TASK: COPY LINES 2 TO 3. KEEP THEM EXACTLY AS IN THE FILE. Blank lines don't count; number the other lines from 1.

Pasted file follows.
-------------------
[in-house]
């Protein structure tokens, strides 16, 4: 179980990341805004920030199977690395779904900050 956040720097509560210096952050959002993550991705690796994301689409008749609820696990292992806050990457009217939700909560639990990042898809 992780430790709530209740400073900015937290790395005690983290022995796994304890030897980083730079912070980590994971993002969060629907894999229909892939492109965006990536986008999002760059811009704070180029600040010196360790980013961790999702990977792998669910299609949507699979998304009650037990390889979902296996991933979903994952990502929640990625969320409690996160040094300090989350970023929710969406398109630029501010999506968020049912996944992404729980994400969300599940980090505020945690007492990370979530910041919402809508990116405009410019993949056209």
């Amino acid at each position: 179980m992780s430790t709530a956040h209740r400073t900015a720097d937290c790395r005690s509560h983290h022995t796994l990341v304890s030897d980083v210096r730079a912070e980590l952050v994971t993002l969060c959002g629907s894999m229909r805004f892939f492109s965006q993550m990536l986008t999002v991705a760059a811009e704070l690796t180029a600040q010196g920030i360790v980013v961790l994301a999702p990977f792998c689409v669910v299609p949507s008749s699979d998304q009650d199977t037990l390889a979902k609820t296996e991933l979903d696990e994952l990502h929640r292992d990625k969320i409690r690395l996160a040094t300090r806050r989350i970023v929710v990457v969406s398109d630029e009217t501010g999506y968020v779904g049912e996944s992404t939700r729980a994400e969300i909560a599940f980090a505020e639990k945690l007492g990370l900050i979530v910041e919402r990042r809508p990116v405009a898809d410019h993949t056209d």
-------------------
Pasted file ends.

């Protein structure tokens, strides 16, 4: 179980990341805004920030199977690395779904900050 956040720097509560210096952050959002993550991705690796994301689409008749609820696990292992806050990457009217939700909560639990990042898809 992780430790709530209740400073900015937290790395005690983290022995796994304890030897980083730079912070980590994971993002969060629907894999229909892939492109965006990536986008999002760059811009704070180029600040010196360790980013961790999702990977792998669910299609949507699979998304009650037990390889979902296996991933979903994952990502929640990625969320409690996160040094300090989350970023929710969406398109630029501010999506968020049912996944992404729980994400969300599940980090505020945690007492990370979530910041919402809508990116405009410019993949056209």
């Amino acid at each position: 179980m992780s430790t709530a956040h209740r400073t900015a720097d937290c790395r005690s509560h983290h022995t796994l990341v304890s030897d980083v210096r730079a912070e980590l952050v994971t993002l969060c959002g629907s894999m229909r805004f892939f492109s965006q993550m990536l986008t999002v991705a760059a811009e704070l690796t180029a600040q010196g920030i360790v980013v961790l994301a999702p990977f792998c689409v669910v299609p949507s008749s699979d998304q009650d199977t037990l390889a979902k609820t296996e991933l979903d696990e994952l990502h929640r292992d990625k969320i409690r690395l996160a040094t300090r806050r989350i970023v929710v990457v969406s398109d630029e009217t501010g999506y968020v779904g049912e996944s992404t939700r729980a994400e969300i909560a599940f980090a505020e639990k945690l007492g990370l900050i979530v910041e919402r990042r809508p990116v405009a898809d410019h993949t056209d």